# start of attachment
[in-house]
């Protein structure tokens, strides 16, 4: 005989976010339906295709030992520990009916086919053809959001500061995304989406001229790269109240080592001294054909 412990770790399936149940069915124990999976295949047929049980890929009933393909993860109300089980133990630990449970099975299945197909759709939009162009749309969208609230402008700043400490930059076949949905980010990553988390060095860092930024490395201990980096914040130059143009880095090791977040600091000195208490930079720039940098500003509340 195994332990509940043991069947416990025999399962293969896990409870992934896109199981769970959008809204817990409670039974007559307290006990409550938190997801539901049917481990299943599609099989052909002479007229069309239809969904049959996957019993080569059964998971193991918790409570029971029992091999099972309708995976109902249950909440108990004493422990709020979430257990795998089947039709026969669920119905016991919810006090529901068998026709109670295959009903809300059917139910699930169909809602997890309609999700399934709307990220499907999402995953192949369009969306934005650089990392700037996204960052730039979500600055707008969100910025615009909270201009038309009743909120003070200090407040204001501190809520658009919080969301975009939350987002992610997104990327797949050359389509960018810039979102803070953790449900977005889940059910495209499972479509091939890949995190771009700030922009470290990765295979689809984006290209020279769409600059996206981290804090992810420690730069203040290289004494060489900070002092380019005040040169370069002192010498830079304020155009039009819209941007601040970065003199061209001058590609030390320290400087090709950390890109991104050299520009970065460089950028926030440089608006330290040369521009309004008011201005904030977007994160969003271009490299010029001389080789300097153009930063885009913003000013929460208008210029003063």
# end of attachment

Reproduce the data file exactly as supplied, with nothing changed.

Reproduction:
[in-house]
């Protein structure tokens, strides 16, 4: 005989976010339906295709030992520990009916086919053809959001500061995304989406001229790269109240080592001294054909 412990770790399936149940069915124990999976295949047929049980890929009933393909993860109300089980133990630990449970099975299945197909759709939009162009749309969208609230402008700043400490930059076949949905980010990553988390060095860092930024490395201990980096914040130059143009880095090791977040600091000195208490930079720039940098500003509340 195994332990509940043991069947416990025999399962293969896990409870992934896109199981769970959008809204817990409670039974007559307290006990409550938190997801539901049917481990299943599609099989052909002479007229069309239809969904049959996957019993080569059964998971193991918790409570029971029992091999099972309708995976109902249950909440108990004493422990709020979430257990795998089947039709026969669920119905016991919810006090529901068998026709109670295959009903809300059917139910699930169909809602997890309609999700399934709307990220499907999402995953192949369009969306934005650089990392700037996204960052730039979500600055707008969100910025615009909270201009038309009743909120003070200090407040204001501190809520658009919080969301975009939350987002992610997104990327797949050359389509960018810039979102803070953790449900977005889940059910495209499972479509091939890949995190771009700030922009470290990765295979689809984006290209020279769409600059996206981290804090992810420690730069203040290289004494060489900070002092380019005040040169370069002192010498830079304020155009039009819209941007601040970065003199061209001058590609030390320290400087090709950390890109991104050299520009970065460089950028926030440089608006330290040369521009309004008011201005904030977007994160969003271009490299010029001389080789300097153009930063885009913003000013929460208008210029003063």